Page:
Uruguay’s first female vice president is convicted ex-guerrilla

Uruguay’s newly named Vice President Lucia Topolansky presides over a session in Senate chambers, in Montevideo, Uruguay, on Wednesday, September 13, 2017. (File photo by AP)
Updated 14 September 2017
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Uruguay’s first female vice president is convicted ex-guerrilla

MONTEVIDEO: Uruguay’s new vice president is a 72-year-old formerly imprisoned ex-guerrilla who is also the wife of popular former president Jose Mujica.
Lucia Topolansky begins her first full day on the job Thursday after the country’s General Assembly appointed her following the resignation of vice president Raul Sendic over allegations he used public money for personal shopping. Sendic denies the charges.
By law, the job second to President Tabare Vazquez should have gone to the senator who won the highest number of votes in the last election — but that happened to be Topolansky’s husband, who was president 2010-2015.
Mujica cannot take the position because of a five-year ban on re-election. Enter Topolansky, a leading member of the party with the highest number of votes in Uruguay’s governing leftist coalition.
Like her husband, Topolansky was member of the National Liberation Movement MLN-Tupamaros guerrillas in the 1960s and 70s.
She spent 13 years in prison for her activities, most of it during Uruguay’s military regime, and once escaped but was recaptured.
Topolansky’s job includes being head of the National Assembly and leader of the Uruguayan senate.
She is Uruguay’s first female vice president.


‘Results’ needed from Myanmar over Rohingya return: UNHCR head

Updated 24 May 2019
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‘Results’ needed from Myanmar over Rohingya return: UNHCR head

  • A UN fact-finding mission called for Myanmar’s top generals to be prosecuted for “genocide”
  • Myanmar pejoratively labels the Rohingya as “Bengali,” implying they are illegal interlopers

YANGON: Myanmar must “show results” to convince Rohingya refugees to return, the UN’s High Commissioner for Refugees Filippo Grandi said Friday at the end of his first visit to Myanmar since the crackdown against Rohingya Muslims in 2017.
A brutal military campaign in western Rakhine state forced some 740,000 Rohingya over the border into Bangladesh.
Around one million Rohingya now languish in sprawling refugee camps from various waves of persecution.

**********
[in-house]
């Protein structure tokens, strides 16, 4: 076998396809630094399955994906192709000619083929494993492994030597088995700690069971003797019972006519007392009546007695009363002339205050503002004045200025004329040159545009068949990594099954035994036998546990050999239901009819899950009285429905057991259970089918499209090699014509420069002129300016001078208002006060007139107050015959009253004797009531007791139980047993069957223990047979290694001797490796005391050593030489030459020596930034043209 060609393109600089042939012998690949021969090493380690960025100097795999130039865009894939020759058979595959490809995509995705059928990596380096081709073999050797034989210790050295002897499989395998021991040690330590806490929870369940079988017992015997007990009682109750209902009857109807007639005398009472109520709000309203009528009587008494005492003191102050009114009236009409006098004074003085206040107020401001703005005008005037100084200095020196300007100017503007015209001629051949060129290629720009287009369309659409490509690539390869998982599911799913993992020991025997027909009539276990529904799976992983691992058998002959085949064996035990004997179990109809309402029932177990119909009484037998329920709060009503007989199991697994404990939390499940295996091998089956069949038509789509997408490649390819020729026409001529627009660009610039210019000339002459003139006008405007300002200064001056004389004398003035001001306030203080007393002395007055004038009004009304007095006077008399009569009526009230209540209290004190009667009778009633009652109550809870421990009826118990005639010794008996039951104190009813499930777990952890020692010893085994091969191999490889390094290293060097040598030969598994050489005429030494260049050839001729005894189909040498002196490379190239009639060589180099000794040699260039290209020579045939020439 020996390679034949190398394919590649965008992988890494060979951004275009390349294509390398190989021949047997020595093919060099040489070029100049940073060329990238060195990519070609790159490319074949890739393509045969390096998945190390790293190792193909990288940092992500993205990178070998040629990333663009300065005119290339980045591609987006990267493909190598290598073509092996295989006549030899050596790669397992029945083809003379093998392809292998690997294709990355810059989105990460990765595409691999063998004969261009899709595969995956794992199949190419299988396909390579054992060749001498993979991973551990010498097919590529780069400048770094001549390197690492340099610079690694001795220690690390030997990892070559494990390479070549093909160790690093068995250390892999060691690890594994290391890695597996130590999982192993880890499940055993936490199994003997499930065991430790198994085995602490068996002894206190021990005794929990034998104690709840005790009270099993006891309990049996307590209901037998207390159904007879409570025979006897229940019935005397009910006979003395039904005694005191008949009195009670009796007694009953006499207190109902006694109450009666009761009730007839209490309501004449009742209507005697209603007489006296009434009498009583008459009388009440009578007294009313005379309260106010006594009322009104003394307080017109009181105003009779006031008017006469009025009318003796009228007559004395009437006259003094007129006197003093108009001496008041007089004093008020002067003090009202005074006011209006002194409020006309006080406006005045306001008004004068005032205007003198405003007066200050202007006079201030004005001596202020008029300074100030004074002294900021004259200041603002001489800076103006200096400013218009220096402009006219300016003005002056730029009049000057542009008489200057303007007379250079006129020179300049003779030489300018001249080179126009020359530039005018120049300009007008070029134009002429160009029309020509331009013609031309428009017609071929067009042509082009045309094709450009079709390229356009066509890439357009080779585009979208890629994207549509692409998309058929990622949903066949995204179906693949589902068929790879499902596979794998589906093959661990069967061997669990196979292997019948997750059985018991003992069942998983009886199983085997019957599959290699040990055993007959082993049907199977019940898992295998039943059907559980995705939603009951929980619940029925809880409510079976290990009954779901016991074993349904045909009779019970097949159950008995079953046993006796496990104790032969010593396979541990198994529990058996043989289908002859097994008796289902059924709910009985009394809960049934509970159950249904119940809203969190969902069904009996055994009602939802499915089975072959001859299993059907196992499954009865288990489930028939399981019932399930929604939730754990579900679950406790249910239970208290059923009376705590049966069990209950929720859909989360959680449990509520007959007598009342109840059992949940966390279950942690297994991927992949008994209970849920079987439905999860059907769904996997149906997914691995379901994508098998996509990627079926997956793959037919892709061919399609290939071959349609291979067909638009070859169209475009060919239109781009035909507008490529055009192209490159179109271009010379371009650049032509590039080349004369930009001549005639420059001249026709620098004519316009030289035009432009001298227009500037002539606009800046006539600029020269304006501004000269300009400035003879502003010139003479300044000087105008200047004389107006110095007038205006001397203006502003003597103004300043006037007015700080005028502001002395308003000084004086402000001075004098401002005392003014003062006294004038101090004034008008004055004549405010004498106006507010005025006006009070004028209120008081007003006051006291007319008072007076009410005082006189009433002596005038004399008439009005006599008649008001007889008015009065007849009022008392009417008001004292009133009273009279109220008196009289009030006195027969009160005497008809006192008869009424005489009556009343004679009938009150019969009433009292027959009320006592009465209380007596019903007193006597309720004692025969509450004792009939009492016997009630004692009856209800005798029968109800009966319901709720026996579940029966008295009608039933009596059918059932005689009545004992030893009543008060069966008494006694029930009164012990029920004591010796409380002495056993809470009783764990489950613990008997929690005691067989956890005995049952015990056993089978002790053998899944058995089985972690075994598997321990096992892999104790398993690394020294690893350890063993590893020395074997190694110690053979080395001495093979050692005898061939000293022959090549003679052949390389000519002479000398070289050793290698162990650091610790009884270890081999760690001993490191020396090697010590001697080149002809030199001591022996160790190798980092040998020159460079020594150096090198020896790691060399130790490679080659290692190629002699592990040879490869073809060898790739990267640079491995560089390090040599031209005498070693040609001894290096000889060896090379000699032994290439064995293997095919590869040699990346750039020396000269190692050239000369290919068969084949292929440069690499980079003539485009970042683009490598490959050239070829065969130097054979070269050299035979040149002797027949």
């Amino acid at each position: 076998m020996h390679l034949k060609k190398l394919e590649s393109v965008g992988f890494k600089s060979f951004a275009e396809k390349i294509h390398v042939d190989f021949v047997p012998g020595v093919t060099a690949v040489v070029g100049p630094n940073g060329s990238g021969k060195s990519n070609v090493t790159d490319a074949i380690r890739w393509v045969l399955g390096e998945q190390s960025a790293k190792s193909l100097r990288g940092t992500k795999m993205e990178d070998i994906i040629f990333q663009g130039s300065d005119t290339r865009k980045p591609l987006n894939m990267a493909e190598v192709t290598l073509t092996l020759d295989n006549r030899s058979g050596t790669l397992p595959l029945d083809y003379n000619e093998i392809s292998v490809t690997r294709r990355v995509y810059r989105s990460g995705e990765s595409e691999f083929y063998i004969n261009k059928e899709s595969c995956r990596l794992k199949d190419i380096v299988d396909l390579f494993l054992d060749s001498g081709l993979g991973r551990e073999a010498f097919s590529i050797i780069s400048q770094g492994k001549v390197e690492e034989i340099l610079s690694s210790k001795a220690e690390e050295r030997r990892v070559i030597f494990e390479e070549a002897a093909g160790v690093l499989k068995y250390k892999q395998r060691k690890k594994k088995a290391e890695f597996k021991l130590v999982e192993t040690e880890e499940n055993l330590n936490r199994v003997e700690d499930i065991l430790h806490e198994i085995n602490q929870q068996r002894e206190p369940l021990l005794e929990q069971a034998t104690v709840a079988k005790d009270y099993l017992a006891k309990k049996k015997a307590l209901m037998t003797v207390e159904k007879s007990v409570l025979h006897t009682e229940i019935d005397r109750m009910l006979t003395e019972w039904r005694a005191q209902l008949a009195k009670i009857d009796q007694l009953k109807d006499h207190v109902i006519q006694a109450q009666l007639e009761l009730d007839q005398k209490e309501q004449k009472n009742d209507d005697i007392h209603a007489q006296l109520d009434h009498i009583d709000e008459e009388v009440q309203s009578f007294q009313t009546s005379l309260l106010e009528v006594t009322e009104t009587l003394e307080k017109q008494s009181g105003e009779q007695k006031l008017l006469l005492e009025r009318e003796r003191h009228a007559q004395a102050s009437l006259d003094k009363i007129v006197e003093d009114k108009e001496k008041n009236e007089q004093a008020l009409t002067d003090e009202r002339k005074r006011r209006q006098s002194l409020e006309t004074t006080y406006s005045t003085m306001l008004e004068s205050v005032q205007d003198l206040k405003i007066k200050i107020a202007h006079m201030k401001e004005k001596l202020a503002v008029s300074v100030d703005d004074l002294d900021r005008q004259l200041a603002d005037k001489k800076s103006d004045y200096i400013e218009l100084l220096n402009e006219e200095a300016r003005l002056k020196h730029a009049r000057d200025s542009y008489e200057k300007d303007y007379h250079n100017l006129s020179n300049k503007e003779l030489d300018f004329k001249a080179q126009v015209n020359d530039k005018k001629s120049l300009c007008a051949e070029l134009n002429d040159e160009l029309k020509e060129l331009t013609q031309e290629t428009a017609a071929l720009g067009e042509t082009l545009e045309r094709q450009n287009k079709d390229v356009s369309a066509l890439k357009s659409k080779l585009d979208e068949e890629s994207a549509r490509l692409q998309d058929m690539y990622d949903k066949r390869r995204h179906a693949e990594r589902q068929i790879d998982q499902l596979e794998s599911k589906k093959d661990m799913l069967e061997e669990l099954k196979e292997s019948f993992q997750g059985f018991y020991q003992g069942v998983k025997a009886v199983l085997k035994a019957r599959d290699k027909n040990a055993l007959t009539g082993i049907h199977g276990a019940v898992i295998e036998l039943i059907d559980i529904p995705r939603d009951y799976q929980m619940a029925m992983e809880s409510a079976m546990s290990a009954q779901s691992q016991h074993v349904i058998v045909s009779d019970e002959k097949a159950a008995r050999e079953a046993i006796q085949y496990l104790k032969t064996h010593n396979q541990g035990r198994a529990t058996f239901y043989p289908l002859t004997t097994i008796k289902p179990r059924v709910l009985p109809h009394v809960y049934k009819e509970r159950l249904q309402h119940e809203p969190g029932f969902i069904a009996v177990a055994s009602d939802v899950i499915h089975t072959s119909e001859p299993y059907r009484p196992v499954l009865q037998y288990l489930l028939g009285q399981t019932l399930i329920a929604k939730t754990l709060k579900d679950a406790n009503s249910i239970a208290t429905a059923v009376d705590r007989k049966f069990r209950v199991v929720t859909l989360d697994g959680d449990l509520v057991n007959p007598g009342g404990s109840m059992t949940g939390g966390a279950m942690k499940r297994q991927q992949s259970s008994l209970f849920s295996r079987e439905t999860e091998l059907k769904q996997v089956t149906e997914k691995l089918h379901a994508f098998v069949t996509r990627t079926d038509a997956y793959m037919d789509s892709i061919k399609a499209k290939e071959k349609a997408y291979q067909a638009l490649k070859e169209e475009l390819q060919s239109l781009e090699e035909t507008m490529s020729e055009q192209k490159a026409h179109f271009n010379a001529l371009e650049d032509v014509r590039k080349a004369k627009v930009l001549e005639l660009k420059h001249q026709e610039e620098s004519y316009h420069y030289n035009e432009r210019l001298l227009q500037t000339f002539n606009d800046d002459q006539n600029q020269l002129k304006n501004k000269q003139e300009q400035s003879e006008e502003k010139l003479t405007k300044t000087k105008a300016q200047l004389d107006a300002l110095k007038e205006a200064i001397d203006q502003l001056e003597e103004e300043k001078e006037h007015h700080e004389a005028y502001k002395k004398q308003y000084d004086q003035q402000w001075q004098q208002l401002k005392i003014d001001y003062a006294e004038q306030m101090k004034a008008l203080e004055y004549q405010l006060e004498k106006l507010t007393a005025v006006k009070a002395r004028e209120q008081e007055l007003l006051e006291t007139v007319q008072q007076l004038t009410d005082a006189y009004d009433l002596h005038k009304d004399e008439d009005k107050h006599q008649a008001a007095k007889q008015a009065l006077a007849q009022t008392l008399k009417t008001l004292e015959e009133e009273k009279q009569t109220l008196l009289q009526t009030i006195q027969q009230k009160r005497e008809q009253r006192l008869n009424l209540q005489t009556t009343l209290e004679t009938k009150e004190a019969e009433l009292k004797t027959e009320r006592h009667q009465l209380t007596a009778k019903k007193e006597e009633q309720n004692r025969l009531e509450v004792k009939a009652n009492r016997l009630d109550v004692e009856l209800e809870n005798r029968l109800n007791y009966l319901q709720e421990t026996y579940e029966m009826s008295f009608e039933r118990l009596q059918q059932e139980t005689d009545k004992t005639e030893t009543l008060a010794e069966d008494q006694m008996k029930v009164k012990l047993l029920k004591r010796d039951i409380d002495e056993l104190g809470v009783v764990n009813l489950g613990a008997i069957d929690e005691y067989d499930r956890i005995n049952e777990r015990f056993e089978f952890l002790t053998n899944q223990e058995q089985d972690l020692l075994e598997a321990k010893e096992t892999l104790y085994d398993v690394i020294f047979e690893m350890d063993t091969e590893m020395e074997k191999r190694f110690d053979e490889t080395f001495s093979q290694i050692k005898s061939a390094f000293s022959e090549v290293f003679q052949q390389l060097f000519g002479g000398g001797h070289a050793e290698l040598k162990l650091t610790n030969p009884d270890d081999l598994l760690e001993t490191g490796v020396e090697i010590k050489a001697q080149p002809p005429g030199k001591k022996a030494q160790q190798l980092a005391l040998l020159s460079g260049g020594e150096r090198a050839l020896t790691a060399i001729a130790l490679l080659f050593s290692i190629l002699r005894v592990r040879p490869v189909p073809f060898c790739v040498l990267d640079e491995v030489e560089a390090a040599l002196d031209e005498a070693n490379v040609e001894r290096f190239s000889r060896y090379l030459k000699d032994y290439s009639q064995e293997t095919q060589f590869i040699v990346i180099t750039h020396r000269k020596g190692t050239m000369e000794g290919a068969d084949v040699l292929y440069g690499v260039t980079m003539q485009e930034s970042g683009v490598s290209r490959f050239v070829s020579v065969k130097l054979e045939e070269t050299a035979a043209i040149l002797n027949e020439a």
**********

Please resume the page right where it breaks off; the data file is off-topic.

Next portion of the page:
A UN fact-finding mission called for Myanmar’s top generals to be prosecuted for “genocide” and the International Criminal Court (ICC) has started preliminary investigations.
During his visit Grandi spoke with both Rohingya and ethnic Rakhine Buddhist communities in Maungdaw and Buthidaung in northern Rakhine, the epicenter of the violence.
He also held discussions with officials in capital Naypyidaw, including civilian leader Aung San Suu Kyi, describing all talks as “constructive.”
“My message is: ‘please accelerate’, because it has been very slow in the implementation in this first year. We need to show results,” he told AFP in an interview in Yangon.
“This is not enough to convince people to come back,” he said.
Grandi visited the camps in Bangladesh in April.
The two countries have signed a repatriation agreement but so far virtually no refugees have returned, fearing for their safety and unconvinced they will be granted citizenship.
Myanmar pejoratively labels the Rohingya as “Bengali,” implying they are illegal interlopers and the community has had its rights eroded over decades.
Gaining independent access to northern Rakhine is difficult with most journalists, observers and diplomats only allowed on brief chaperoned visits.
Grandi defended the UNHCR’s involvement in a plan by the Bangladeshi government to move some 100,000 refugees onto low-lying island Bhashan Char.
The area in the Bay of Bengal is prone to flooding and cyclones.
Rights groups oppose the scheme that has also so far been universally rejected by the Rohingya themselves.
The refugee agency must be “involved” to have the necessary information in order to take a stance on the issue, Grandi said.
“We’re still at that stage, no more than that.”
He also visited camps near Rakhine’s capital Sittwe, where nearly 130,000 Rohingya have been confined since a previous bout of violence in 2012.
Myanmar has announced it will close the camps but many are skeptical the displaced will enjoy more freedoms.
Grandi said the UNHCR would reconsider its role in providing services if conditions did not substantially improve.
“To simply transform the camps, upgrade the camps, upgrade the houses, for example, but leave them in the same situation will not be a solution,” he said.